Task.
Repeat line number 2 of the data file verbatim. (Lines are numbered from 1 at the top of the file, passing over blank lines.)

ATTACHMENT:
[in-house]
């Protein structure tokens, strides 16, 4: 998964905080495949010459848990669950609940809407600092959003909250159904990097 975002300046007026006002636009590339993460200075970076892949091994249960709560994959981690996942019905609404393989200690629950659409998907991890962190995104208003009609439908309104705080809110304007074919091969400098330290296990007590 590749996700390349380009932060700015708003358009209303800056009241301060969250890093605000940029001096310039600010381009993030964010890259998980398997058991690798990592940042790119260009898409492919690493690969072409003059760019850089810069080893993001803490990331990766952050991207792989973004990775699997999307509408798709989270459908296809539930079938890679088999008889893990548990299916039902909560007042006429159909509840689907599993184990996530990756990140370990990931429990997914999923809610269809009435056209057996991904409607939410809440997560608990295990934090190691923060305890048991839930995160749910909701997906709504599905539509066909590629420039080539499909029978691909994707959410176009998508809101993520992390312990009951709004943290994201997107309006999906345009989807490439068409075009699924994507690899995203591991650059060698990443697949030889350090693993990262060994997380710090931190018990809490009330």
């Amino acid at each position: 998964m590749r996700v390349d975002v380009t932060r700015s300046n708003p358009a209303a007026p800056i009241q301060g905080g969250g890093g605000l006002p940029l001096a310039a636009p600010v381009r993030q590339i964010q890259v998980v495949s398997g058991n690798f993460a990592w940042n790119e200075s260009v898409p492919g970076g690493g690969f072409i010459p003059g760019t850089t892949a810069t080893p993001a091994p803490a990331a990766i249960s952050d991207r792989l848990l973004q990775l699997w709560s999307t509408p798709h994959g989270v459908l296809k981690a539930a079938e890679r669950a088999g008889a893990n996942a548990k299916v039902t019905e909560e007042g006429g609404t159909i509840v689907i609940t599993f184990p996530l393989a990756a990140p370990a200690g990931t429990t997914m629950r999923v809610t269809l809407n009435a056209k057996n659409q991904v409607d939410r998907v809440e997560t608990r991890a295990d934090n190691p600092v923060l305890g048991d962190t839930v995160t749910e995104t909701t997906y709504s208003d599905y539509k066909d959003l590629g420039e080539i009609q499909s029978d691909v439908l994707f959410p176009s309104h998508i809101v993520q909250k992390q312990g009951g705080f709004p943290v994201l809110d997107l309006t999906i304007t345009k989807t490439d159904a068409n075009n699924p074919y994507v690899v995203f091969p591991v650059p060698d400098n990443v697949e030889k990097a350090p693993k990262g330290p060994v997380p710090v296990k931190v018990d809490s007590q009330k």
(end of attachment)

């Protein structure tokens, strides 16, 4: 998964905080495949010459848990669950609940809407600092959003909250159904990097 975002300046007026006002636009590339993460200075970076892949091994249960709560994959981690996942019905609404393989200690629950659409998907991890962190995104208003009609439908309104705080809110304007074919091969400098330290296990007590 590749996700390349380009932060700015708003358009209303800056009241301060969250890093605000940029001096310039600010381009993030964010890259998980398997058991690798990592940042790119260009898409492919690493690969072409003059760019850089810069080893993001803490990331990766952050991207792989973004990775699997999307509408798709989270459908296809539930079938890679088999008889893990548990299916039902909560007042006429159909509840689907599993184990996530990756990140370990990931429990997914999923809610269809009435056209057996991904409607939410809440997560608990295990934090190691923060305890048991839930995160749910909701997906709504599905539509066909590629420039080539499909029978691909994707959410176009998508809101993520992390312990009951709004943290994201997107309006999906345009989807490439068409075009699924994507690899995203591991650059060698990443697949030889350090693993990262060994997380710090931190018990809490009330």